Did you know that we could have had a fair and just universal child care system 50 years ago? That’s right (and infuriating!). It was 50 years ago today when Republican President Richard Nixon vetoed the Comprehensive Child Development Act, a bill that would have implemented a multibillion-dollar national child care system. This veto ended the last major Congressional push for child care.
But NOW we finally have a chance to right historical wrongs! Tell Congress to make comprehensive, affordable, high-quality child care and Pre-K system for families a reality by passing the Build Back Better Plan!
Thanks to that veto, our families are struggling. Struggling to find child care when we need and afford child care when we finally find it.
But after decades of struggling to find care, the passage of the Build Back Better package will make a critical difference for our families by ensuring:
- Child care for 20 million children, with less or no out-of-pocket child care costs for families over time.
- FREE, high-quality pre-k for our toddlers!
- More choices in high-quality child care and pre-k for parents and caregivers in their neighborhoods.
- Early educators are able to meet the increased demand for child care by increasing wages and honoring the critical work they do to help our kids thrive.
- Raising the wages of early educators (95 percent of whom are women and disproportionately women of color) to family-supporting wages, with wages comparable to elementary school educators for those with similar credentials.
- Less waiting lists and more meaningful choices across programs that aren't just about cost or location, but about the kind of care and education parents and caregivers want for their kid - be that anything from a faith-based program or a dual-language program.
- Supporting children's healthy development, providing all children a strong foundation regardless of economic status, race, zip code, language, or ability.
The Build Back Better plan doesn’t just increase access and supply, it also offers a guarantee of child care assistance to 93 percent of working families over time. And across all states, the law would subsidize child care for more than 13 million children younger than age 6.
Congress must ensure our grandchildren aren’t having to fight the same fight as the generations that came before by passing the Build Back Better package before the year ends. SIGN NOW to say 50 years without child care is ENOUGH!
As noted recently by Fatima Graves from the National Women’s Law Center, in 1971, leaders like Dorothy Bolden, Shirley Chisholm, Marian Wright Edelman, and Evelyn Moore led campaigns that brought about the Comprehensive Child Development Act of 1971, promoting child care workers as "middle-class experts" deserving of fair wages for the service they provide working families. Buoyed by support from labor unions, it passed both houses of Congress with bipartisan majorities.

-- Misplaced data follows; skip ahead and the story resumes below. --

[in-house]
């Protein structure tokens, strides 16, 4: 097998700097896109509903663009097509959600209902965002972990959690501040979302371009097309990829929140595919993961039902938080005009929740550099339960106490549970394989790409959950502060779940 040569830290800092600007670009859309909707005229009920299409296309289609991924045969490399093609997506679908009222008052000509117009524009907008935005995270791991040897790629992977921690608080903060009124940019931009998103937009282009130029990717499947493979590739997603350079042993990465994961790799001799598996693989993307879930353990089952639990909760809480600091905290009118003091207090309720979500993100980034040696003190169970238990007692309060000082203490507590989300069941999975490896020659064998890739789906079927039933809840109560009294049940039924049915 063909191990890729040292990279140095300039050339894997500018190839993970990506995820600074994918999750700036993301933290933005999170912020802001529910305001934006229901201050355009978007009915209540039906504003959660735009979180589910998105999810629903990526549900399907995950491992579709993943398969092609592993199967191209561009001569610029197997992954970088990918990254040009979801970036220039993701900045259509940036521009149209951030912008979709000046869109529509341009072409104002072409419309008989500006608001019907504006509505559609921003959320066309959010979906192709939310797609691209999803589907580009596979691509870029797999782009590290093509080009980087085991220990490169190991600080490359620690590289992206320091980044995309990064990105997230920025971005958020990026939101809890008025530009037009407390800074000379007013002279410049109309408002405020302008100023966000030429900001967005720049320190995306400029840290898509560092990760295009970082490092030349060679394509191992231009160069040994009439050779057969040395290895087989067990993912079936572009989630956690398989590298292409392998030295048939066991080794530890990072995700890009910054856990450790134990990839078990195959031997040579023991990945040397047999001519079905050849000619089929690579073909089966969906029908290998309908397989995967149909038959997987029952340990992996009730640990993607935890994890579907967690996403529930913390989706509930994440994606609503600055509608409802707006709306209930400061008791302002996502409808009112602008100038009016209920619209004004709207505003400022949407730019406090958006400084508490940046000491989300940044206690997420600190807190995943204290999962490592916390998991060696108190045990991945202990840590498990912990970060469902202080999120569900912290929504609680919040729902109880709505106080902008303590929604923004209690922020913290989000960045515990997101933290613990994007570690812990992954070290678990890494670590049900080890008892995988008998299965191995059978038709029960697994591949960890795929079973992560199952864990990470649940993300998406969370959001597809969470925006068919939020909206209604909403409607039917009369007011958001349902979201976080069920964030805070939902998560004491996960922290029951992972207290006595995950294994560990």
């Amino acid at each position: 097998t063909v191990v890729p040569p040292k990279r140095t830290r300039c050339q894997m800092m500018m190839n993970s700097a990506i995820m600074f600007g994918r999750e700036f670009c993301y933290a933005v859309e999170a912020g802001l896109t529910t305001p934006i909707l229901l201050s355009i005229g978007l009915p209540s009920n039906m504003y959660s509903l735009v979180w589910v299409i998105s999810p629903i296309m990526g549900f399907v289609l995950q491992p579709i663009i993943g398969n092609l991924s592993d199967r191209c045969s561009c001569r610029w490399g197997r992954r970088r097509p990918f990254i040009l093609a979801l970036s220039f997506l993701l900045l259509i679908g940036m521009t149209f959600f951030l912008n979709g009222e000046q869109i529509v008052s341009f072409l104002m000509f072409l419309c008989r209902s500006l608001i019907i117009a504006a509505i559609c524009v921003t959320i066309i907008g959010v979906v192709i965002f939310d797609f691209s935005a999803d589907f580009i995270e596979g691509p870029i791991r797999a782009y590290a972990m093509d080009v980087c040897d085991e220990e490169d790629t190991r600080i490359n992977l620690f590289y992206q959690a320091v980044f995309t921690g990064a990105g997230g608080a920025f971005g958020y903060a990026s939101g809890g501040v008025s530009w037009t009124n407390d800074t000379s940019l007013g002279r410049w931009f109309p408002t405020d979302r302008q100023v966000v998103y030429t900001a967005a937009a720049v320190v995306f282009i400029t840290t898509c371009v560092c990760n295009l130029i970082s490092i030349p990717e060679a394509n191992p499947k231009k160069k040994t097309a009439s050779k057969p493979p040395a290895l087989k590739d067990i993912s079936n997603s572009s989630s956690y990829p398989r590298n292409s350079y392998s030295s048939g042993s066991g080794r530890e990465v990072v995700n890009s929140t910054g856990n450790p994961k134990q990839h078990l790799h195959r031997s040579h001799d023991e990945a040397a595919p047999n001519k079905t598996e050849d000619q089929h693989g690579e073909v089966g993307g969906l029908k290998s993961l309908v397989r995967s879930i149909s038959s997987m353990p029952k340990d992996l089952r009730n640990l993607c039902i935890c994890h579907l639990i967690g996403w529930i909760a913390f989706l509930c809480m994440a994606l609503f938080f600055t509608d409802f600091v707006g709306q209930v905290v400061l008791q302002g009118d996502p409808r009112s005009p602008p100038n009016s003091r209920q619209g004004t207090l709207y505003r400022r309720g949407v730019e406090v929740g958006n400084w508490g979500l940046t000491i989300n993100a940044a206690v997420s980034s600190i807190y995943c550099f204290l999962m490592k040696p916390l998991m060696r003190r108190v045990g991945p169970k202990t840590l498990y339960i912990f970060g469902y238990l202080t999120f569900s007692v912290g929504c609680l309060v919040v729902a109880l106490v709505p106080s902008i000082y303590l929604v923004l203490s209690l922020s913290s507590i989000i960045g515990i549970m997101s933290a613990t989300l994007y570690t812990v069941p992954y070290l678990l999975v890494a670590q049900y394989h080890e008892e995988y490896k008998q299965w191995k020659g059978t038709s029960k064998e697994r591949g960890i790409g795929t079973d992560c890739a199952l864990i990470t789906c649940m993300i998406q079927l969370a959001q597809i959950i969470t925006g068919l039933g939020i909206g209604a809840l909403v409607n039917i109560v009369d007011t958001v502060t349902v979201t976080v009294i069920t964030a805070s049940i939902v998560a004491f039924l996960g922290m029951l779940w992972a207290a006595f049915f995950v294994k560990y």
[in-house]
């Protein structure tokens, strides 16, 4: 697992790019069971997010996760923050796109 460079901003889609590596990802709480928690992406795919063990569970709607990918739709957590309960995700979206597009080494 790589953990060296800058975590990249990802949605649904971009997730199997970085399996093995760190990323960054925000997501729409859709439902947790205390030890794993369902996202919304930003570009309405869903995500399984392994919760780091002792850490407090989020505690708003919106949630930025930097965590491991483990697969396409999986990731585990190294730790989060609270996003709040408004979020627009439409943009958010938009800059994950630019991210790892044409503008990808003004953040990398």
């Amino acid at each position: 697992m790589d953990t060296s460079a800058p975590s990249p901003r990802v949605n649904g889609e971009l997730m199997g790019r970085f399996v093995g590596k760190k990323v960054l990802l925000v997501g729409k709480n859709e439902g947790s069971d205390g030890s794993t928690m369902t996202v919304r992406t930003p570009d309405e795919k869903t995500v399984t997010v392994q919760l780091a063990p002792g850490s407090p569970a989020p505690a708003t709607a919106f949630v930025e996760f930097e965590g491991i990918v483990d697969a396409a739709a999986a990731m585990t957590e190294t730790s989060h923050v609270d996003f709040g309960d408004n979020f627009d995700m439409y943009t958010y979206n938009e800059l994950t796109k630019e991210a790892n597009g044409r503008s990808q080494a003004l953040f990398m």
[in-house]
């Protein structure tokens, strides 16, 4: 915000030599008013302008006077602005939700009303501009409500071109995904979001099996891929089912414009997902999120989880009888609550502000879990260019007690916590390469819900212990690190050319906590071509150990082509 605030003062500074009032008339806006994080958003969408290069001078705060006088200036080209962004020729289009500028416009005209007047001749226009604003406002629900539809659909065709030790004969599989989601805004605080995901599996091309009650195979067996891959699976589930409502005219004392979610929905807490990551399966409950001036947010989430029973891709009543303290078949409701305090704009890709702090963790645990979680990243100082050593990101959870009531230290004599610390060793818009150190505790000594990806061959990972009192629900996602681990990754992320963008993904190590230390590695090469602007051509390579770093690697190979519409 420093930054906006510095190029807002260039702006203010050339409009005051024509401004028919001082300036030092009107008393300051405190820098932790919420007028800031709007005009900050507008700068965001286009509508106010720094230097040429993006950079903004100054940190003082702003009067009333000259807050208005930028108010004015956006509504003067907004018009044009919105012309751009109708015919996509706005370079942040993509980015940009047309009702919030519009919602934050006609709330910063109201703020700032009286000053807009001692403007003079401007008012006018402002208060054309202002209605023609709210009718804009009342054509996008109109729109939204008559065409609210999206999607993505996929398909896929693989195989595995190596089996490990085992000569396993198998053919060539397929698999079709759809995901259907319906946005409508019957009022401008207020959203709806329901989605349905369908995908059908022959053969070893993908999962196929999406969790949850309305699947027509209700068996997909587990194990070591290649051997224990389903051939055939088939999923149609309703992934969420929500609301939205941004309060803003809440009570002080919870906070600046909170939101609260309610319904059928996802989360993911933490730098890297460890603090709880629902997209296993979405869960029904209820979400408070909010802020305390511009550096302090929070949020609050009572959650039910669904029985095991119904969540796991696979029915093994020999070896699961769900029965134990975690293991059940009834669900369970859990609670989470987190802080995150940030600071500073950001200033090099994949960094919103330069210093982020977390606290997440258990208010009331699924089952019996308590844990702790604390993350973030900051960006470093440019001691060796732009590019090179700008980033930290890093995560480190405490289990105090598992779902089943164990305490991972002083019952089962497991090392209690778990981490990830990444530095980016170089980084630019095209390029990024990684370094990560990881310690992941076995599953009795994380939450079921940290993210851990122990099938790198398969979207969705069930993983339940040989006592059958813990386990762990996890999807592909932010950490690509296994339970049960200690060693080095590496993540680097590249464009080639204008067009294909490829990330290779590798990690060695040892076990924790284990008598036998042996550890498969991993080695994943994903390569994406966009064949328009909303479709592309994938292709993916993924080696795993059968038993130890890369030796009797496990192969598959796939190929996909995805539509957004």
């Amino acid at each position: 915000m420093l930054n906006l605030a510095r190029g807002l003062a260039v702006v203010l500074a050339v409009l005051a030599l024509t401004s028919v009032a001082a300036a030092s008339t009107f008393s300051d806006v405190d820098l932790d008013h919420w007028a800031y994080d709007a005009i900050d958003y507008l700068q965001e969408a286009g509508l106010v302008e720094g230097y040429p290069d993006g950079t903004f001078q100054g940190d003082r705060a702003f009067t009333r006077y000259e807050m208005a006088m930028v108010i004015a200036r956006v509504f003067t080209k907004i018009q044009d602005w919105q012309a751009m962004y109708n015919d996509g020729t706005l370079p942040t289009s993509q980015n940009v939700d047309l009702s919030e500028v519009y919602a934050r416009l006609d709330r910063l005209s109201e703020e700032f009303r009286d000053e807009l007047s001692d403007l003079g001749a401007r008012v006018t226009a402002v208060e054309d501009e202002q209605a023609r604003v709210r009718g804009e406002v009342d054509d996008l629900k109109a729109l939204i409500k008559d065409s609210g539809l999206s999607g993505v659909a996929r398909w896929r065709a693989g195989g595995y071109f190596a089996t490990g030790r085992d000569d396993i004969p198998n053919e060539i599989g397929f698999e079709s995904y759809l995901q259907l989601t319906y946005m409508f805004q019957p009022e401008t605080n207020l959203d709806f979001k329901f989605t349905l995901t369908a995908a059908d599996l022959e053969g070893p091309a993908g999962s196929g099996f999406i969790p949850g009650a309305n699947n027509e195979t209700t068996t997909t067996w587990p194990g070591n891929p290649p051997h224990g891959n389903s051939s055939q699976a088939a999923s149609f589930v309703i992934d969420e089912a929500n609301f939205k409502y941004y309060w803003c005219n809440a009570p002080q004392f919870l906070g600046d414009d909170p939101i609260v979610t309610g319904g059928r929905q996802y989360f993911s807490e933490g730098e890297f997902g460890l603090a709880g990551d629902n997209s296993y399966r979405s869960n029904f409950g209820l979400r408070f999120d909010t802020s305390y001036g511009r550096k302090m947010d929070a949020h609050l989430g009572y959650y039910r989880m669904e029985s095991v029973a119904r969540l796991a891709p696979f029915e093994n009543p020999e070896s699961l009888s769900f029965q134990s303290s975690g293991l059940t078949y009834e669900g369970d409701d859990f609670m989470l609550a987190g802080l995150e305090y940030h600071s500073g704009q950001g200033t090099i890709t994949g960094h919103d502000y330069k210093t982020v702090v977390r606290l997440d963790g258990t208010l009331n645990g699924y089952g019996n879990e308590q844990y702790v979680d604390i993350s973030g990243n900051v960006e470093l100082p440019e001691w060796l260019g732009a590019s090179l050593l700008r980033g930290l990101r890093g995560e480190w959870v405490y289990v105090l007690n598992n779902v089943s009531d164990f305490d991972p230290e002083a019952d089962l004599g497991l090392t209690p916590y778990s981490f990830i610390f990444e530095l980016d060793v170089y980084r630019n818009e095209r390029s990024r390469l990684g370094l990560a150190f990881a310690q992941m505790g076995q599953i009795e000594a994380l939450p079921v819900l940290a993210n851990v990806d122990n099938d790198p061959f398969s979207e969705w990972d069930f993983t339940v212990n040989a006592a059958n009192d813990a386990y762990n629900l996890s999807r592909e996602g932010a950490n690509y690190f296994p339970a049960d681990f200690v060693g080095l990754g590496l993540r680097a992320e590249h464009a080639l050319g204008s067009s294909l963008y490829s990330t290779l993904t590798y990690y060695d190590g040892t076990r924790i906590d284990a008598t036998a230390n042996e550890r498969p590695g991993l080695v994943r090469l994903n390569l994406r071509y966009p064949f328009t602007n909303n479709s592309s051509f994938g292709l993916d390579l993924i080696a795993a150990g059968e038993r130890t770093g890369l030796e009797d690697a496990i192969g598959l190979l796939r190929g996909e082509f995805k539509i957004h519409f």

The structure of the child care system in this bill would have put control of publicly-funded child care centers in local hands which, in much of the South, meant challenging white state governments in favor of local control by Black communities and leaders. As a means to keep their hold on segregation, conservative activists lobbied heavily against the bill, and based on this the then President Nixon issued his veto 50 years ago today, ending the last major Congressional push for a fair and just universal child care system.
It’s been 5 decades since then and TODAY we finally have the chance to ensure that history stops repeating itself and that we FINALLY have the child care investments our families have needed for generations! Tell Congress that they must act NOW for our families and for the future of our nation by passing the Build Back Better Plan ASAP!
Nixon’s veto and our government’s limited bandaid solutions over the decades since then have cost our economy billions of dollars every year since, and pushed moms and caregivers out of much-needed jobs due to unaffordable or inaccessible childcare, all while denying generations of parents a fair shot and peace of mind. And the devaluing of child care itself is rooted in the lack of value our society places on Black, brown, and immigrant women.
Congress must end the longstanding American tradition of taking the work of Black and brown women for granted. This 50 year anniversary needs to become a relic of the past as we collectively move towards a future where our families, children, and country thrive.